New drug cleared for osteoporosis in women.The FDA FDA
Food and Drug Administration
n.pr See Food and Drug Administration.
n.pr the abbreviation for the Food and Drug Administration. has cleared for marketing a new drug for the prevention of osteoporosis in postmenopausal post·men·o·paus·al
Of or occurring in the time following menopause.
postmenopausal Change of life Gynecology adjective Referring to the time in ♀ when menstrual periods stop for ≥ 1 yr women. Called Evista, the drug is the first in a class of new drugs called selective estrogen receptor modulators (SERMs) to be used for this purpose.
"Millions of postmenopausal women at risk for osteoporosis will soon have a new option for stopping bone loss and preserving their strength," says Dr. August M. Watanabe, president of Lilly Research Laboratories Lilly Research Laboratories is the organizational name of the global pharmaceutical research and development organization of Eli Lilly and Company, one of the world's largest pharmaceutical corporations. , a division of Eli Lilly and Company Eli Lilly and Company (NYSE: LLY) is a global pharmaceutical company and one of the world's largest corporations. Eli Lilly's global headquarters is located in Indianapolis, Indiana, in the United States. , the drug's manufacturer. Lilly expects the drug to be available in pharmacies by now.
Osteoporosis, which affects more than 28 million Americans, most of them women, is just one result of menopause. As a woman's ovaries stop producing estrogen, her bones become increasingly fragile and can easily break. Already more than 12,000 women in 28 countries have participated in 50 clinical studies on Evista.
"Clinical studies show that Evista acts like estrogen in the skeletal system and stops the loss of bone that occurs after menopause," says investigator Robert Lindsay, M.D., Ph.D., chief of internal medicine at Helen Hayes Hospital in New York. "The preservation of healthy bone is critical in preventing the onset of osteoporosis and protecting a woman during her postmenopausal years."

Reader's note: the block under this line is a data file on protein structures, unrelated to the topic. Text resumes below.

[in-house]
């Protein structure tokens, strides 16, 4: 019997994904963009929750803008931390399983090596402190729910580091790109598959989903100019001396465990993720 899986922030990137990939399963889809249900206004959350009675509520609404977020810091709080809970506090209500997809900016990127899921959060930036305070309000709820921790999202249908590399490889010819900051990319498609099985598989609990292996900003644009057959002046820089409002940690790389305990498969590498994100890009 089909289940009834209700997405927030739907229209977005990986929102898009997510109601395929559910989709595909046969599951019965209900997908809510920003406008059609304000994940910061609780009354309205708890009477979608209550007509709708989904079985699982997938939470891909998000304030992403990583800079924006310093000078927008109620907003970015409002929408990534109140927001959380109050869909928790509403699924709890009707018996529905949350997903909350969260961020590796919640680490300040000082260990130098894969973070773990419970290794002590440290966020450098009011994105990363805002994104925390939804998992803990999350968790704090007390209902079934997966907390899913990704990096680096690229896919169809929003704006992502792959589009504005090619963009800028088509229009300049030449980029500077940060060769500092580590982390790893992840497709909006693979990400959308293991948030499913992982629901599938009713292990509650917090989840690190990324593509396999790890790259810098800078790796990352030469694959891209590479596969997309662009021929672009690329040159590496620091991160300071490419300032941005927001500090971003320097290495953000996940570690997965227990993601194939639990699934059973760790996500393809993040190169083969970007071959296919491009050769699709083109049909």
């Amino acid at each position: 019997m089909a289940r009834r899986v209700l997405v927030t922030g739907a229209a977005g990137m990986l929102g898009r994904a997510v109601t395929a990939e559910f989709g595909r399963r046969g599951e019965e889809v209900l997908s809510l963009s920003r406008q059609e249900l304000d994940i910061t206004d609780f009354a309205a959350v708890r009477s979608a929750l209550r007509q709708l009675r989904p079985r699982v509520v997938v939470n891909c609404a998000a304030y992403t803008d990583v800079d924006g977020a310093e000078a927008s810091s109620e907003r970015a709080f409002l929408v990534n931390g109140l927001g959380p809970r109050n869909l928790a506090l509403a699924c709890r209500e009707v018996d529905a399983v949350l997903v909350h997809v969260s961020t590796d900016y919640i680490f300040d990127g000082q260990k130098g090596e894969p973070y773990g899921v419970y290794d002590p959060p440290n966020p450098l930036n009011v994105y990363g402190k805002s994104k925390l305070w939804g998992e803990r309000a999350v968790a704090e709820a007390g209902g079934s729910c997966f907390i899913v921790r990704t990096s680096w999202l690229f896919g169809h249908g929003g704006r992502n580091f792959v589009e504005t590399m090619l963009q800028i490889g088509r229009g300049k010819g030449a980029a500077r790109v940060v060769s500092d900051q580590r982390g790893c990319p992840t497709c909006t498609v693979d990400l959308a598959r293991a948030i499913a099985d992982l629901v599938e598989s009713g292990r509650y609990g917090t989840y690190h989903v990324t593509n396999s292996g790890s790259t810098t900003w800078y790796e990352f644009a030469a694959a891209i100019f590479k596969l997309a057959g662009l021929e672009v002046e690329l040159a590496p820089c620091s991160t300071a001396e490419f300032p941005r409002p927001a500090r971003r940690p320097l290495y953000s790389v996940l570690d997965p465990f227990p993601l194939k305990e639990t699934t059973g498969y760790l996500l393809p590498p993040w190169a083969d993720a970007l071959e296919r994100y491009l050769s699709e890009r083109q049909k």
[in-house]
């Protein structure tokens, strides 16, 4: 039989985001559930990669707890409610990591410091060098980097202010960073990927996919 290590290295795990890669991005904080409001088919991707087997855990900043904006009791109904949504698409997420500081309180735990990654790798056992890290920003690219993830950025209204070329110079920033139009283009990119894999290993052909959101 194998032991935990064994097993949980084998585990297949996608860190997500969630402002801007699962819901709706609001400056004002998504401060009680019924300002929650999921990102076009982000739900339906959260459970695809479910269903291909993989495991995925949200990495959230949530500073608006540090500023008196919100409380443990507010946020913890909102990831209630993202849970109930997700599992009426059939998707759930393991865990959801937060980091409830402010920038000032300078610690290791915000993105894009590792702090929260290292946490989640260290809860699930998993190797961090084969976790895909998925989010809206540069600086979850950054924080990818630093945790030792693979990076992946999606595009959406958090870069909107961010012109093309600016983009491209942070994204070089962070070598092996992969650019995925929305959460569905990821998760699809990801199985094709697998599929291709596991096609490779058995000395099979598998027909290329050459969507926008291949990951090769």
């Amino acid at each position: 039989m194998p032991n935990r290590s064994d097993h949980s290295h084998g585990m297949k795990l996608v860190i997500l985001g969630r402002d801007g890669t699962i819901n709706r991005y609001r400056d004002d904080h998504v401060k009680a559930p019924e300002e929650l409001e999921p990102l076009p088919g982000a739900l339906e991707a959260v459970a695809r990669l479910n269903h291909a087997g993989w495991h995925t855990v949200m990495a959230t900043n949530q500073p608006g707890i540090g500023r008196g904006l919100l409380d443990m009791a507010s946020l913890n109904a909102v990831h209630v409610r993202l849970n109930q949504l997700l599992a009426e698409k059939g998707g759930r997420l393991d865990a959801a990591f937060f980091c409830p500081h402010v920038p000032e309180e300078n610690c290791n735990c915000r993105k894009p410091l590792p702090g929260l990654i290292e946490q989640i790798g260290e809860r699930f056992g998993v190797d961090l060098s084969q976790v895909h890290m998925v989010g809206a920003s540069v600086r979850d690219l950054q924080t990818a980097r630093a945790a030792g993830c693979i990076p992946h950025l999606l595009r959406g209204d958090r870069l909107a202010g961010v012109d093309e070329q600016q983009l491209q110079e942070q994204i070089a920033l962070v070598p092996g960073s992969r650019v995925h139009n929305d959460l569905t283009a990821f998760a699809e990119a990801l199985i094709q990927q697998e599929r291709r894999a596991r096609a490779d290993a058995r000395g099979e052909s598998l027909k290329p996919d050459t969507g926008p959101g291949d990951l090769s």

Evista was not shown in clinical trials to increase the risk of endometrial endometrial /en·do·me·tri·al/ (en?do-me´tre-il) pertaining to the endometrium.
n relating to the end-ometrium or cavity of the uterus. or breast cancer. However, as with most drugs, Evista is associated with some side effects, the majority of which were reported as mild. The most serious side effect associated with Evista was an increase in venous thromboembolic thromboembolic
pertaining to or emanating from thromboembolism.
see thromboembolic colic. events, but this was rare. The most common side effect observed was a higher rate of "hot flashes" among women who took the drug during clinical studies, compared to those who took a placebo. Women taking Evista also reported a higher rate of leg cramps than women taking placebos; nevertheless, the cramps did not cause them to stop taking Evista.
The occurrence of adverse uterine tissue effects and vaginal bleeding were no different between women taking Evista and women taking placebos in clinical trials. In contrast, women taking hormone-replacement therapy (HRT HRT
hormone replacement therapy
Hormone replacement therapy (HRT)
Also called estrogen replacement therapy, this controversial treatment is used to relieve the discomforts of menopause. ) had an increased incidence of spotting and bleeding. Women taking Evista also reported no differences regarding breast pain between themselves and those who took placebos, but women taking HRT reported increased incidence of breast pain. Finally, Evista produced significant reductions in LDL LDL - ["LDL: A Logic-Based Data-Language", S. Tsur et al, Proc VLDB 1986, Kyoto Japan, Aug 1986, pp.33-41]. (low-density lipoprotein, or "bad") cholesterol and total cholesterol, and did not change triglyceride levels.
Evista, under the generic name of raloxifene hydrochloride, will be available as a preventive for postmenopausal American women in 60 mg tablets. Its manufacturer has already submitted applications, to market the drug in more than 30 countries around the world.